One of the greatest challenges facing any software company is the risk associated with new releases. As a responsible software development team, you should put just as much emphasis on delivery of the software as you do on development.

The most direct and deliberate way to mitigate the risks associated with software delivery is to stick to the mantra of “Release early, release often”. The surest way to accomplish this is to repeatedly build *and* deploy the minimum viable product and the smallest possible change. Doing this mitigates risk by reducing the impact of a rollback to “just a single feature”.

The reason that this is so important is that it allows you to stick to short and simple release dates, which encourages and enforces predictability into your software development. Your release cycles should be small and take place at the smallest sensible interval on a sliding scale between “as soon as the feature is QA’d” (which represents the least possible risk and the smallest possible change) to “as soon as the current iteration or sprint is complete” (which is often a fair compromise allowing a more coherent shipped change).

Ensuring that your releases happen on simple and consistent dates (for example “Every Tuesday”, “Every day at 7pm”, “Every time QA signs off a feature”) maximises transparency for the rest of your organisation and helps build trust in too-often-opaque software development departments. In addition to transparency you will also gain a tight appreciation for scripting your release processes and increasing your comfort in your deployments due to the increased and and consistent nature of installing software. This focus will quickly surface any points of friction in your software release process that need improvement.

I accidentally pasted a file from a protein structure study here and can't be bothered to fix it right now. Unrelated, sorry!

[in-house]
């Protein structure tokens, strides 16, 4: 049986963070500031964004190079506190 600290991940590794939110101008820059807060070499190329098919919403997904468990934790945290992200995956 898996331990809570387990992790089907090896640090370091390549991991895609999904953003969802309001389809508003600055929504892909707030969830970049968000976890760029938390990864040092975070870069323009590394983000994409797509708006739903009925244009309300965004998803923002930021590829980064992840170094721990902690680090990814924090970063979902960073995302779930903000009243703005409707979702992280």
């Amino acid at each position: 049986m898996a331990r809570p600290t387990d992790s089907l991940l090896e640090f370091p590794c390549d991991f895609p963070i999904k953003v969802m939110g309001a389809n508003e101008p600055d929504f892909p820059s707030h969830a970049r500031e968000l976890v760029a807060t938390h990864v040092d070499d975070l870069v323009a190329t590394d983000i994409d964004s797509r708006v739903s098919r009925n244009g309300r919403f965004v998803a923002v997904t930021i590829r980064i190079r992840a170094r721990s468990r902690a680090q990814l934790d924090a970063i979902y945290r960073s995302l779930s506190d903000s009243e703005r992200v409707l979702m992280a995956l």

iTunes Persistent Id Cloner – Sync one iPhone / iPod with many computers

Wednesday, January 25th, 2012

I frequently have trouble trying to copy music onto my iPod due to iTunes’s draconian binding and synchronising rules. These rules exist to ensure that only “authorised” files can be copied onto any given device. Apple implement this by binding your device to a specific instance of iTunes using a randomly generated Persistent Id that’s registered on your computer and on your device.

I have 3 computers that I use regularly, and I regularly rip CDs in different places and want to put that music on my iPod for travelling imminently. By default, iTunes restricts me from being able to do this.

Tonight I hacked together a little command line app to clone your persistent Id’s across multiple machines.

In order to use it, you need a copy of iTunes bound to your device installed on a machine. Once you have that, you run the program in –extract mode, which will show you the persistent Id for that machine. You can then use the program on other computers to patch any installed iTunes libraries to believe that they have the same persistent Id as the “master” machine. It’s a pretty trivial process.

If it breaks anything, don’t come crying, but “works on my machines”. Happy listening.

Source code / detailed instructions:

The iTunes Persistent Id Cloner!

Small command line app to:

1) Extract the persistent Id from an iTunes library (this is the thing that your device is bound to)
2) Patch up an iTunes library with a persistent Id you supply (I bet you can see where this is going).



1) Quit iTunes on machine that you want to be considered your "master" persistent Id.
    I'd suggest the one you've already got your iPod / iPhone registered on.

2) Run itunes-persistent-id-cloner.exe -extract
    Write down the Persistent Id it gives you.

3) Install a fresh copy of iTunes on another machine
    Run it once, and quit iTunes.

3) Run itunes-persistent-id-cloner.exe -patch on another machine
    When prompted, enter the persistent Id supplied by the other Id.
    Ensure iTunes isn't running.
    Hit enter.

No friendly error messages or error handling at the moment.
Don't make typos, things might crash. Worse case, you can run / patch a second time.